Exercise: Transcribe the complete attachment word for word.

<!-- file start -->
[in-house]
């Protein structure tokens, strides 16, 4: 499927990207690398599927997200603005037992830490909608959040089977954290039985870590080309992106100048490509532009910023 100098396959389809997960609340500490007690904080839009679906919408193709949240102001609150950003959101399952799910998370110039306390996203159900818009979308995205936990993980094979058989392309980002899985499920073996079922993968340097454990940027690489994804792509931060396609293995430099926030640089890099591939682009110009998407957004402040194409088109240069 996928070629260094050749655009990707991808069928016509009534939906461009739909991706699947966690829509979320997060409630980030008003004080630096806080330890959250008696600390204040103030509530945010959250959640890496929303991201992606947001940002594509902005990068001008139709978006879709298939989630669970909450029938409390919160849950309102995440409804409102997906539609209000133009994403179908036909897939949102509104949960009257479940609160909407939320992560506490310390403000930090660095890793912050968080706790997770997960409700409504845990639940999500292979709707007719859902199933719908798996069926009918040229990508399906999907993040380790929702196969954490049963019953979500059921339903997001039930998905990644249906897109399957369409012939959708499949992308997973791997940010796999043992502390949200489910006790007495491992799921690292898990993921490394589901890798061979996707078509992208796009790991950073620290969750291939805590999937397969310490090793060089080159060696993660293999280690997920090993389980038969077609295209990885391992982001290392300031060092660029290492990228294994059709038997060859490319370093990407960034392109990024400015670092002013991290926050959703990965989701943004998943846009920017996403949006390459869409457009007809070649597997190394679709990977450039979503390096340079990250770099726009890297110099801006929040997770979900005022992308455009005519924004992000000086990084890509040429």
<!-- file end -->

[in-house]
């Protein structure tokens, strides 16, 4: 499927990207690398599927997200603005037992830490909608959040089977954290039985870590080309992106100048490509532009910023 100098396959389809997960609340500490007690904080839009679906919408193709949240102001609150950003959101399952799910998370110039306390996203159900818009979308995205936990993980094979058989392309980002899985499920073996079922993968340097454990940027690489994804792509931060396609293995430099926030640089890099591939682009110009998407957004402040194409088109240069 996928070629260094050749655009990707991808069928016509009534939906461009739909991706699947966690829509979320997060409630980030008003004080630096806080330890959250008696600390204040103030509530945010959250959640890496929303991201992606947001940002594509902005990068001008139709978006879709298939989630669970909450029938409390919160849950309102995440409804409102997906539609209000133009994403179908036909897939949102509104949960009257479940609160909407939320992560506490310390403000930090660095890793912050968080706790997770997960409700409504845990639940999500292979709707007719859902199933719908798996069926009918040229990508399906999907993040380790929702196969954490049963019953979500059921339903997001039930998905990644249906897109399957369409012939959708499949992308997973791997940010796999043992502390949200489910006790007495491992799921690292898990993921490394589901890798061979996707078509992208796009790991950073620290969750291939805590999937397969310490090793060089080159060696993660293999280690997920090993389980038969077609295209990885391992982001290392300031060092660029290492990228294994059709038997060859490319370093990407960034392109990024400015670092002013991290926050959703990965989701943004998943846009920017996403949006390459869409457009007809070649597997190394679709990977450039979503390096340079990250770099726009890297110099801006929040997770979900005022992308455009005519924004992000000086990084890509040429």